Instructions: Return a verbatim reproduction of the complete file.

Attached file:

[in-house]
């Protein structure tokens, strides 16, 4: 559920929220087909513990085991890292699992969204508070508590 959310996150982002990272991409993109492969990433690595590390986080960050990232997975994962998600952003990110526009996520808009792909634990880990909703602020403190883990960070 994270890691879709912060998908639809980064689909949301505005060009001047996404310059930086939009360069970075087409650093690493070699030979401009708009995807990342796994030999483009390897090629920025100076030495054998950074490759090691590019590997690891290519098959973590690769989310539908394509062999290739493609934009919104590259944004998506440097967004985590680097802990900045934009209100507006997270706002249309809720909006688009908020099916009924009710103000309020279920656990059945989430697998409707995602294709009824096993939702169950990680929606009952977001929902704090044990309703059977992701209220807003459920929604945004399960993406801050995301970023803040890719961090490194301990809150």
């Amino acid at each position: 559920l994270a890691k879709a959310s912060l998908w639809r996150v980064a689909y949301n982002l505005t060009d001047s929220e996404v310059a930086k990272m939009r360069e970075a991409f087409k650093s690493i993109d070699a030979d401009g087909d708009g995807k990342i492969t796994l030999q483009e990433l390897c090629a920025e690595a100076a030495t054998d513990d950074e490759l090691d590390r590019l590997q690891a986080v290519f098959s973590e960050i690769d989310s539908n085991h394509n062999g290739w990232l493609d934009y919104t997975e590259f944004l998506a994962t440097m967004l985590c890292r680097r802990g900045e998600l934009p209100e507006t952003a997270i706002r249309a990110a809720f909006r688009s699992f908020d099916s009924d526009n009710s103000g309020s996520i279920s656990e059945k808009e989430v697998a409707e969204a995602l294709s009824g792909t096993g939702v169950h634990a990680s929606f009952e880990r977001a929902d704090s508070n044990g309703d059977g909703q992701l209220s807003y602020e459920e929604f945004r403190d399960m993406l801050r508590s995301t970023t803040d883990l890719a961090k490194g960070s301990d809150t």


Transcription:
[in-house]
């Protein structure tokens, strides 16, 4: 559920929220087909513990085991890292699992969204508070508590 959310996150982002990272991409993109492969990433690595590390986080960050990232997975994962998600952003990110526009996520808009792909634990880990909703602020403190883990960070 994270890691879709912060998908639809980064689909949301505005060009001047996404310059930086939009360069970075087409650093690493070699030979401009708009995807990342796994030999483009390897090629920025100076030495054998950074490759090691590019590997690891290519098959973590690769989310539908394509062999290739493609934009919104590259944004998506440097967004985590680097802990900045934009209100507006997270706002249309809720909006688009908020099916009924009710103000309020279920656990059945989430697998409707995602294709009824096993939702169950990680929606009952977001929902704090044990309703059977992701209220807003459920929604945004399960993406801050995301970023803040890719961090490194301990809150």
């Amino acid at each position: 559920l994270a890691k879709a959310s912060l998908w639809r996150v980064a689909y949301n982002l505005t060009d001047s929220e996404v310059a930086k990272m939009r360069e970075a991409f087409k650093s690493i993109d070699a030979d401009g087909d708009g995807k990342i492969t796994l030999q483009e990433l390897c090629a920025e690595a100076a030495t054998d513990d950074e490759l090691d590390r590019l590997q690891a986080v290519f098959s973590e960050i690769d989310s539908n085991h394509n062999g290739w990232l493609d934009y919104t997975e590259f944004l998506a994962t440097m967004l985590c890292r680097r802990g900045e998600l934009p209100e507006t952003a997270i706002r249309a990110a809720f909006r688009s699992f908020d099916s009924d526009n009710s103000g309020s996520i279920s656990e059945k808009e989430v697998a409707e969204a995602l294709s009824g792909t096993g939702v169950h634990a990680s929606f009952e880990r977001a929902d704090s508070n044990g309703d059977g909703q992701l209220s807003y602020e459920e929604f945004r403190d399960m993406l801050r508590s995301t970023t803040d883990l890719a961090k490194g960070s301990d809150t």